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Oh, To Be Reminded of 2002 Again

August 17, 2015 4 comments

imageBarrie Schwortz offers us a final report on the 2015 Shroud of Turin Exposition titled The 2015 Exposition – A Personal Report by Barrie Schwortz. I found this paragraph particularly interesting:

I have noticed that since the 2002 restoration of the Shroud, the Turin authorities have had certain difficulties in adjusting the lighting to portray the Shroud in its natural color when on public display. That may be because a whiter sheet was sewn to the back of the Shroud during the 2002 intervention, thus lowering the apparent contrast of the image itself. I discussed this with Bruno Barberis while in Turin and he explained that this year, to help compensate for this lowered contrast, the organizers tested and calibrated the spectral characteristics of the lighting used to maximize visual contrast in the image. However, this required using a portion of the visible spectrum that in part neutralized the yellow color of the cloth itself, making it appear more grayish in tone. To help restore the warm color appearance of the Shroud, the organizers chose to surround the cloth with a blue frame. Any art or photography student knows that doing so makes the object within the frame appear warmer in tone. There is no doubt that the Turin authorities approached this carefully and thoughtfully and made the best compromise possible between contrast and color, so that viewing the Shroud was a truly positive experience for everyone.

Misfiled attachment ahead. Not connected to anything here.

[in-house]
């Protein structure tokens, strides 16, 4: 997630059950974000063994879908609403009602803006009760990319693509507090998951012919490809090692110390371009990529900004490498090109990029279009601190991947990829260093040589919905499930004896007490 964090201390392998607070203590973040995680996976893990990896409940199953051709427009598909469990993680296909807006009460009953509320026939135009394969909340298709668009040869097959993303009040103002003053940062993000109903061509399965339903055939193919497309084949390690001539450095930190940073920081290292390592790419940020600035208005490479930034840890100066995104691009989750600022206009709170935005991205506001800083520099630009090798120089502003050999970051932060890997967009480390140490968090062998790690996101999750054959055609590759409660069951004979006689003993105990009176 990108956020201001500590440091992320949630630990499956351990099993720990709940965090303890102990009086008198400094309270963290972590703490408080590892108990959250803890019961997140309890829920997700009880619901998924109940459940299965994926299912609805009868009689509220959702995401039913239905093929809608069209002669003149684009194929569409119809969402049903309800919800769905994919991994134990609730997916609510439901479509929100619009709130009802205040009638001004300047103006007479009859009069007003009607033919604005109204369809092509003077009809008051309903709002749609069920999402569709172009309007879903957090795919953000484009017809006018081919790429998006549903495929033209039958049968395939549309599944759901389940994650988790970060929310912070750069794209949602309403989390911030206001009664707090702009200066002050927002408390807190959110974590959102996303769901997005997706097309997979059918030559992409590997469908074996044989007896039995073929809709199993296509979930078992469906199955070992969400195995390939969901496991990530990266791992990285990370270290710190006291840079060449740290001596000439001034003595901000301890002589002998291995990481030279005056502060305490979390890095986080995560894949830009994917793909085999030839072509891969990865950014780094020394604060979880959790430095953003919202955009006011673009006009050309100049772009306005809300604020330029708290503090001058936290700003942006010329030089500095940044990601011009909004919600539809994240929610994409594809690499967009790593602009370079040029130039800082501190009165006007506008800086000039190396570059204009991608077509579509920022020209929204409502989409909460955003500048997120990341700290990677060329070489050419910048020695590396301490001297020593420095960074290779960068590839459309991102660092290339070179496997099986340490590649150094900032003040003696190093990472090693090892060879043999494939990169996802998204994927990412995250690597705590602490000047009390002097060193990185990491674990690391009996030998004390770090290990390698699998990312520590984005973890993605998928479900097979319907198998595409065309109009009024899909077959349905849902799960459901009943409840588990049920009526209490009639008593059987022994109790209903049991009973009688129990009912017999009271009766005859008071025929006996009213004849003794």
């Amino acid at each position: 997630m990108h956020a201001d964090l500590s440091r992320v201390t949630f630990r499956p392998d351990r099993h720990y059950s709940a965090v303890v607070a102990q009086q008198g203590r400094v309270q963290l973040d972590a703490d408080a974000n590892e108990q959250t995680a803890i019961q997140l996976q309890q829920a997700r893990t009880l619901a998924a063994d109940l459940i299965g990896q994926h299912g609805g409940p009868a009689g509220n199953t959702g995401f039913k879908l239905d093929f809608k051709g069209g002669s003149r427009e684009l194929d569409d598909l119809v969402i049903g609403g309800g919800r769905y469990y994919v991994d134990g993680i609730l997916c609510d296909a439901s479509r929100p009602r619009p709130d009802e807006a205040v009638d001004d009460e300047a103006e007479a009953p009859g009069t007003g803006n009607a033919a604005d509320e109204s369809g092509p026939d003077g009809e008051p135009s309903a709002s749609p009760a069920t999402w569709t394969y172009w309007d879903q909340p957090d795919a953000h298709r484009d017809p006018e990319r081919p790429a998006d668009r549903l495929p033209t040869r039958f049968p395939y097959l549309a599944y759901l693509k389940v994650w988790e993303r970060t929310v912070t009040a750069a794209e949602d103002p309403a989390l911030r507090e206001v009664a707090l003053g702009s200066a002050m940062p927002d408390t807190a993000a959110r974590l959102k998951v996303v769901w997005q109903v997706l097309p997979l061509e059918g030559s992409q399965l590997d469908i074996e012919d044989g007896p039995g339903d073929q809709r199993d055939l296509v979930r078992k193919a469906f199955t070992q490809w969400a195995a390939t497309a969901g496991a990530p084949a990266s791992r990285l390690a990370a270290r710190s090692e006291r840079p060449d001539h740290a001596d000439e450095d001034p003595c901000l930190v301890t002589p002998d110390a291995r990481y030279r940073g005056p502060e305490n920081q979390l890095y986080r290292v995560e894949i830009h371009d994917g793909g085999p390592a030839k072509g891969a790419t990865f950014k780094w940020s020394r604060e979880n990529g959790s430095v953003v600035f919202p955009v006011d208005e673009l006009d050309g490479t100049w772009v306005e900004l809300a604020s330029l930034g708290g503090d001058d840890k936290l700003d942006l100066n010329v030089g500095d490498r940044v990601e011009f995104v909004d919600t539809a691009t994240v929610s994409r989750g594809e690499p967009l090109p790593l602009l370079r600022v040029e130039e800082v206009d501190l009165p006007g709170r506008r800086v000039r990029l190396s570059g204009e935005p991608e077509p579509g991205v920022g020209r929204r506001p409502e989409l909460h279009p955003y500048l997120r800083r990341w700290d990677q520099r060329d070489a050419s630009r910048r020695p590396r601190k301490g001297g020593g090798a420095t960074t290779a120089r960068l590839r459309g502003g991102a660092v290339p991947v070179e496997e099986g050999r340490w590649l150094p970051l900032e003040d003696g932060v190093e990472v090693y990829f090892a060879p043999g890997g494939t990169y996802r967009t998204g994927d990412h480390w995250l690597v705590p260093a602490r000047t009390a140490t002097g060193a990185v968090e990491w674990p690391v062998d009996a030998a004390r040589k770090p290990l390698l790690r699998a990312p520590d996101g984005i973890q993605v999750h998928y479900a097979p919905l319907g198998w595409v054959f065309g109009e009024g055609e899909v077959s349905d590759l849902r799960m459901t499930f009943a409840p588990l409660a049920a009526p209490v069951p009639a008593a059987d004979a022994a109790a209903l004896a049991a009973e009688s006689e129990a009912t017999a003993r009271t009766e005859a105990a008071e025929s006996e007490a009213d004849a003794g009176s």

Oh, to be reminded of 2002 again.

Part of a Comment Promoted: A Question for Today

July 2, 2014 12 comments

imageCharles Freeman writes in a comment:

So I just wonder what is going to happen if someone working on ancient linens in a conservation lab comes up with irrefutable evidence that the linen of the Shroud can only be say seventh century ,or eleventh century or fourteenth century, what will happen then? . . .

And I just wonder what sort of evidence might that be?

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